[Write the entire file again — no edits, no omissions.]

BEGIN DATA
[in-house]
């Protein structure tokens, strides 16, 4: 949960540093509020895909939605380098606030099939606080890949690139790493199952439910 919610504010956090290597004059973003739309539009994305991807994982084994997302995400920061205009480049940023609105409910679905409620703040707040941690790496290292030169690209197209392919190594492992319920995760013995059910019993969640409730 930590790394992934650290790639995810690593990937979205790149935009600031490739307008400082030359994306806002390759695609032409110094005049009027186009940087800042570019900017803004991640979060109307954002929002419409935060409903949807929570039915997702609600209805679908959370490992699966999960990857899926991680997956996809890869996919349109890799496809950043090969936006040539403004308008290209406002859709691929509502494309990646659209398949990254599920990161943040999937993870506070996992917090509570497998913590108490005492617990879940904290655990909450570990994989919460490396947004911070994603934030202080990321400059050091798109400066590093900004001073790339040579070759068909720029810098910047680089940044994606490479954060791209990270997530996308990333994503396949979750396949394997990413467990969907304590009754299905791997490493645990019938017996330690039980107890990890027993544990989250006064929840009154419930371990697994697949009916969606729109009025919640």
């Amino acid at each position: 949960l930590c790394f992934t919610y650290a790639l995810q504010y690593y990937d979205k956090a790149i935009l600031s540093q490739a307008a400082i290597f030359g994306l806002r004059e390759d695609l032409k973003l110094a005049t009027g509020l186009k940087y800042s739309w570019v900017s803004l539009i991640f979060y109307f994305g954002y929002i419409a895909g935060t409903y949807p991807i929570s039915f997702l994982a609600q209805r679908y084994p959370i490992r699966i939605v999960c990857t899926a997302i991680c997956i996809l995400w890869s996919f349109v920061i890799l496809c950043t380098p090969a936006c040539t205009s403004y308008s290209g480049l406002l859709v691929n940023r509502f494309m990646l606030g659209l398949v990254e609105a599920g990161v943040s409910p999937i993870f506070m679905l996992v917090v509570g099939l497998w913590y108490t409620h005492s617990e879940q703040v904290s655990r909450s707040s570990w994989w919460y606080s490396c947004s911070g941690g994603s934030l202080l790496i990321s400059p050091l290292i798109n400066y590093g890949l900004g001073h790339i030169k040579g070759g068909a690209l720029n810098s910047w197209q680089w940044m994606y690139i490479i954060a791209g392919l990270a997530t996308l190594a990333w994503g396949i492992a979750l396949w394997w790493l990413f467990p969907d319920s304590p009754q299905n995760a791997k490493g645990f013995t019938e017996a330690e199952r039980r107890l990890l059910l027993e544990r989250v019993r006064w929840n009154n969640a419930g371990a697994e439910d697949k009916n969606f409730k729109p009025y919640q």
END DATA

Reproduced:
[in-house]
């Protein structure tokens, strides 16, 4: 949960540093509020895909939605380098606030099939606080890949690139790493199952439910 919610504010956090290597004059973003739309539009994305991807994982084994997302995400920061205009480049940023609105409910679905409620703040707040941690790496290292030169690209197209392919190594492992319920995760013995059910019993969640409730 930590790394992934650290790639995810690593990937979205790149935009600031490739307008400082030359994306806002390759695609032409110094005049009027186009940087800042570019900017803004991640979060109307954002929002419409935060409903949807929570039915997702609600209805679908959370490992699966999960990857899926991680997956996809890869996919349109890799496809950043090969936006040539403004308008290209406002859709691929509502494309990646659209398949990254599920990161943040999937993870506070996992917090509570497998913590108490005492617990879940904290655990909450570990994989919460490396947004911070994603934030202080990321400059050091798109400066590093900004001073790339040579070759068909720029810098910047680089940044994606490479954060791209990270997530996308990333994503396949979750396949394997990413467990969907304590009754299905791997490493645990019938017996330690039980107890990890027993544990989250006064929840009154419930371990697994697949009916969606729109009025919640």
């Amino acid at each position: 949960l930590c790394f992934t919610y650290a790639l995810q504010y690593y990937d979205k956090a790149i935009l600031s540093q490739a307008a400082i290597f030359g994306l806002r004059e390759d695609l032409k973003l110094a005049t009027g509020l186009k940087y800042s739309w570019v900017s803004l539009i991640f979060y109307f994305g954002y929002i419409a895909g935060t409903y949807p991807i929570s039915f997702l994982a609600q209805r679908y084994p959370i490992r699966i939605v999960c990857t899926a997302i991680c997956i996809l995400w890869s996919f349109v920061i890799l496809c950043t380098p090969a936006c040539t205009s403004y308008s290209g480049l406002l859709v691929n940023r509502f494309m990646l606030g659209l398949v990254e609105a599920g990161v943040s409910p999937i993870f506070m679905l996992v917090v509570g099939l497998w913590y108490t409620h005492s617990e879940q703040v904290s655990r909450s707040s570990w994989w919460y606080s490396c947004s911070g941690g994603s934030l202080l790496i990321s400059p050091l290292i798109n400066y590093g890949l900004g001073h790339i030169k040579g070759g068909a690209l720029n810098s910047w197209q680089w940044m994606y690139i490479i954060a791209g392919l990270a997530t996308l190594a990333w994503g396949i492992a979750l396949w394997w790493l990413f467990p969907d319920s304590p009754q299905n995760a791997k490493g645990f013995t019938e017996a330690e199952r039980r107890l990890l059910l027993e544990r989250v019993r006064w929840n009154n969640a419930g371990a697994e439910d697949k009916n969606f409730k729109p009025y919640q």